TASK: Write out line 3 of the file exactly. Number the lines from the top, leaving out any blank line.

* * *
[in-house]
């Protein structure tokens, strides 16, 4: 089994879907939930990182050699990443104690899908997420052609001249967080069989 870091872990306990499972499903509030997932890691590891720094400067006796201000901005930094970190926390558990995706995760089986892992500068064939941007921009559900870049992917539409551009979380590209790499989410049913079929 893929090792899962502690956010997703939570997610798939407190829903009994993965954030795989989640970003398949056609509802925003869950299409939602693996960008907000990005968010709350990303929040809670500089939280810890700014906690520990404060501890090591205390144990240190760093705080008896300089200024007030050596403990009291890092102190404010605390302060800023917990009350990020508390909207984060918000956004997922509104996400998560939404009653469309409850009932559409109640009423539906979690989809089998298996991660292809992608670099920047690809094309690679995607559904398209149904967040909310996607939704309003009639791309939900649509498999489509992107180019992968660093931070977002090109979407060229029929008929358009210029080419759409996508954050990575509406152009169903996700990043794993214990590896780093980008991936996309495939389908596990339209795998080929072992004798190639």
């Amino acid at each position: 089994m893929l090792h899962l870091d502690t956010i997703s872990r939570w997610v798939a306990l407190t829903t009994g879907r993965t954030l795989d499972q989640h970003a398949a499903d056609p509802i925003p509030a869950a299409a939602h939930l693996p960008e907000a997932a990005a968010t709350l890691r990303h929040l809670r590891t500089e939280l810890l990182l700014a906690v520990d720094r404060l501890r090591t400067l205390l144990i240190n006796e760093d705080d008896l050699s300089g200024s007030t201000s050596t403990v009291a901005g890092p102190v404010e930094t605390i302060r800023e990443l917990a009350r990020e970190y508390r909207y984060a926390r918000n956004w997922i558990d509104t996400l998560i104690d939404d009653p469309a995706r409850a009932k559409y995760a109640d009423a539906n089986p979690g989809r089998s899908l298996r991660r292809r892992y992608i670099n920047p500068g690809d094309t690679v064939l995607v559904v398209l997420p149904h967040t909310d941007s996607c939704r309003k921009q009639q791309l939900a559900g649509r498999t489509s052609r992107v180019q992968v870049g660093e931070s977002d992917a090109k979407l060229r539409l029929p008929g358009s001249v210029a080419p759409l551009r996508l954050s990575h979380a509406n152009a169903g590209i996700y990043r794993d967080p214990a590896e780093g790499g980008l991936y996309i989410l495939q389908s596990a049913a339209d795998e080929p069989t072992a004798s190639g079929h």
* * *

């Amino acid at each position: 089994m893929l090792h899962l870091d502690t956010i997703s872990r939570w997610v798939a306990l407190t829903t009994g879907r993965t954030l795989d499972q989640h970003a398949a499903d056609p509802i925003p509030a869950a299409a939602h939930l693996p960008e907000a997932a990005a968010t709350l890691r990303h929040l809670r590891t500089e939280l810890l990182l700014a906690v520990d720094r404060l501890r090591t400067l205390l144990i240190n006796e760093d705080d008896l050699s300089g200024s007030t201000s050596t403990v009291a901005g890092p102190v404010e930094t605390i302060r800023e990443l917990a009350r990020e970190y508390r909207y984060a926390r918000n956004w997922i558990d509104t996400l998560i104690d939404d009653p469309a995706r409850a009932k559409y995760a109640d009423a539906n089986p979690g989809r089998s899908l298996r991660r292809r892992y992608i670099n920047p500068g690809d094309t690679v064939l995607v559904v398209l997420p149904h967040t909310d941007s996607c939704r309003k921009q009639q791309l939900a559900g649509r498999t489509s052609r992107v180019q992968v870049g660093e931070s977002d992917a090109k979407l060229r539409l029929p008929g358009s001249v210029a080419p759409l551009r996508l954050s990575h979380a509406n152009a169903g590209i996700y990043r794993d967080p214990a590896e780093g790499g980008l991936y996309i989410l495939q389908s596990a049913a339209d795998e080929p069989t072992a004798s190639g079929h």